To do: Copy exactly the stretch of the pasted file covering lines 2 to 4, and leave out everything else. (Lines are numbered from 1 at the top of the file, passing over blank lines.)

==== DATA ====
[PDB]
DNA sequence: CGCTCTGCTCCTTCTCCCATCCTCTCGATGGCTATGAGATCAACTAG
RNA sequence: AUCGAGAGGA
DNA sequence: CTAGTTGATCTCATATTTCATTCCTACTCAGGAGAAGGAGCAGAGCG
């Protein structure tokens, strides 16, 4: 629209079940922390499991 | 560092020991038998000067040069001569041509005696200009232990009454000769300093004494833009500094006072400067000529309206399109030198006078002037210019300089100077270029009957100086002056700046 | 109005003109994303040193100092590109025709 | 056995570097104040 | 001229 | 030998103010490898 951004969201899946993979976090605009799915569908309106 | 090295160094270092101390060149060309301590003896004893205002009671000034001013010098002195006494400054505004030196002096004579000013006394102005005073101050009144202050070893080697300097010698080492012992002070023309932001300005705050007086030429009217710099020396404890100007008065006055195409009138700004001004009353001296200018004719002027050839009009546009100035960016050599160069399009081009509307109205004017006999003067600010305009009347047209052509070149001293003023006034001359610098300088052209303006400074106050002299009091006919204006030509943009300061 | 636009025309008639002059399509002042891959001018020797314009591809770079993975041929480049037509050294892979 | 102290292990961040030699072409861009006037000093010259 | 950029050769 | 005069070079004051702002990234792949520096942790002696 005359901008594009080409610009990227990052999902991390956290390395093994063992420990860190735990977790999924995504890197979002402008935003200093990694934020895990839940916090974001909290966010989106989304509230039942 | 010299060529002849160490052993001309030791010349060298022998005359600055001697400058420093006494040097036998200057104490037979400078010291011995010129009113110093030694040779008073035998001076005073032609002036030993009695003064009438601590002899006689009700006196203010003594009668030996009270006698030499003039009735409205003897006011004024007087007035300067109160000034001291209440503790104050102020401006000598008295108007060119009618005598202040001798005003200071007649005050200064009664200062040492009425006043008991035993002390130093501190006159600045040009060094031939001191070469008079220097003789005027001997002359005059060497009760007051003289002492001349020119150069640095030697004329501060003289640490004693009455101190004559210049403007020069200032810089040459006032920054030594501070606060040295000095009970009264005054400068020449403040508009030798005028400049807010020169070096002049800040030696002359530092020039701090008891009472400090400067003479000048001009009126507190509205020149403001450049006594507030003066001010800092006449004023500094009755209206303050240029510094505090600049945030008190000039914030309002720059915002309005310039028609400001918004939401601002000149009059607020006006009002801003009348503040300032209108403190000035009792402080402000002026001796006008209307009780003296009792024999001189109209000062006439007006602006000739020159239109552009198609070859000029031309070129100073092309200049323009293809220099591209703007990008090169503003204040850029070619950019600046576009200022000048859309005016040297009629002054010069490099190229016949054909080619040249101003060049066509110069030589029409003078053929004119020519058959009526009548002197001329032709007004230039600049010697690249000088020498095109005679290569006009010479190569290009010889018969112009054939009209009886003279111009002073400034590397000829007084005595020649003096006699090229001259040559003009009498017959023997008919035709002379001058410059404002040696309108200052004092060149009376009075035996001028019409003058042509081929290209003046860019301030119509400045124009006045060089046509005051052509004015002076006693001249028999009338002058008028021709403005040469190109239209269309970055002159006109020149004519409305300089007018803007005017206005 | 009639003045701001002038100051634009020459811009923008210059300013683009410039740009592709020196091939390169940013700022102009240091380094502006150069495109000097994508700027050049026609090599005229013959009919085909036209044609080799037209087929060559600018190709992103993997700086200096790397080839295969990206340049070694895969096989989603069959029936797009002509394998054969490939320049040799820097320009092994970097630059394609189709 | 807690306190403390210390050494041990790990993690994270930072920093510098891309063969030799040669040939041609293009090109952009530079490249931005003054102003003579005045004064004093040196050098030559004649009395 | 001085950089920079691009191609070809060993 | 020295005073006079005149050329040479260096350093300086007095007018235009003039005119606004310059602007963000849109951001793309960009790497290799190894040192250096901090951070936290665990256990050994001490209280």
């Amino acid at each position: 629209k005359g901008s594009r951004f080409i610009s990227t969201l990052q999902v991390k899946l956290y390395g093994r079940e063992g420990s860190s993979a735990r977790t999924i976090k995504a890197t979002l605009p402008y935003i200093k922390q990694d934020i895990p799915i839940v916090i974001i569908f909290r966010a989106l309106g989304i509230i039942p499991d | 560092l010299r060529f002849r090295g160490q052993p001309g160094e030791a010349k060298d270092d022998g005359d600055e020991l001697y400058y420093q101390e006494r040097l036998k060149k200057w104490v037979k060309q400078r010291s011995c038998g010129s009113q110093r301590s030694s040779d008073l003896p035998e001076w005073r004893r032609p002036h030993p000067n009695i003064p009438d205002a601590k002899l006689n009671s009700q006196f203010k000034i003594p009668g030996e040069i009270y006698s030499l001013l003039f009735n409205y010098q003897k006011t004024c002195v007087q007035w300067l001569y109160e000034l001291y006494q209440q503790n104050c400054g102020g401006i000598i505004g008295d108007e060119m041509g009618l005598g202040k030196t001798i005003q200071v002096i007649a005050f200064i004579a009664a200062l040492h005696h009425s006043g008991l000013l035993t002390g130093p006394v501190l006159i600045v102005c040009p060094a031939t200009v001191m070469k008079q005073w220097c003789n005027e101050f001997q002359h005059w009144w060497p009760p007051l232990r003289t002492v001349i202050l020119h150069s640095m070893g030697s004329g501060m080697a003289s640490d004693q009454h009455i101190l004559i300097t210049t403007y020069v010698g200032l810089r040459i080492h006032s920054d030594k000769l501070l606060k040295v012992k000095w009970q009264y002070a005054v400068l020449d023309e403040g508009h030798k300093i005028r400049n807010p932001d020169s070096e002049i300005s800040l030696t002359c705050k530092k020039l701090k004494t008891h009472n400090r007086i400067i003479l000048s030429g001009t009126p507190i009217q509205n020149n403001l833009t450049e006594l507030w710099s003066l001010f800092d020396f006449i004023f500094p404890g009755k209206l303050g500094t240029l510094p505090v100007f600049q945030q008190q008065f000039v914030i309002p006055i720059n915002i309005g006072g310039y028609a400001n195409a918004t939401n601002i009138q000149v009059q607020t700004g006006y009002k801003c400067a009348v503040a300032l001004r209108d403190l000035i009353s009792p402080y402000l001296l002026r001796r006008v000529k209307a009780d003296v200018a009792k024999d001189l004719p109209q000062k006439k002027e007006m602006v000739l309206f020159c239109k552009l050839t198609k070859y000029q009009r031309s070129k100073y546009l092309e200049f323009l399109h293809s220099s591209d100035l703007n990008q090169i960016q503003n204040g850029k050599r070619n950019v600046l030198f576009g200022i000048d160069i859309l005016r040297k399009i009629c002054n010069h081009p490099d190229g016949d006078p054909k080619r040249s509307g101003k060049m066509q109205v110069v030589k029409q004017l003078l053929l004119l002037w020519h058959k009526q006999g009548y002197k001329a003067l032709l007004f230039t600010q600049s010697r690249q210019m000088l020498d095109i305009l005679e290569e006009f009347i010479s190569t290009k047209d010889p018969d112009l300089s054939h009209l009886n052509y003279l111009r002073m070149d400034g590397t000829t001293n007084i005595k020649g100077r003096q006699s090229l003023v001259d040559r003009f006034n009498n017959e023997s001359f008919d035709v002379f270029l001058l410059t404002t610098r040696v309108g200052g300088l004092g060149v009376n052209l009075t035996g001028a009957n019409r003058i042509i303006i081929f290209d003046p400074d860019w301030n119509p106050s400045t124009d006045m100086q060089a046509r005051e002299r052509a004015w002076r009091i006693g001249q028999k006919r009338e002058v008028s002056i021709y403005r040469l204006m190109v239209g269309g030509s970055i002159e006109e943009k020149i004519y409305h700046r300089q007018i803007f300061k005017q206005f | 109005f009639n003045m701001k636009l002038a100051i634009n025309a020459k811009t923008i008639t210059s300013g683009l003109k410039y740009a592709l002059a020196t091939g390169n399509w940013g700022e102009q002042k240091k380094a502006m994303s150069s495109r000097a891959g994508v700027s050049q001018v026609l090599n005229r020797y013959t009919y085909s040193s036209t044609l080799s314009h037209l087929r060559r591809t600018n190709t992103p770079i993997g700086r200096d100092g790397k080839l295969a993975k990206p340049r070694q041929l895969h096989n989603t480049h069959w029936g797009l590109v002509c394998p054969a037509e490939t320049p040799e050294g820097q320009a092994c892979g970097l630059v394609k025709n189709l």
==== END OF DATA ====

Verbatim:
DNA sequence: CGCTCTGCTCCTTCTCCCATCCTCTCGATGGCTATGAGATCAACTAG
RNA sequence: AUCGAGAGGA
DNA sequence: CTAGTTGATCTCATATTTCATTCCTACTCAGGAGAAGGAGCAGAGCG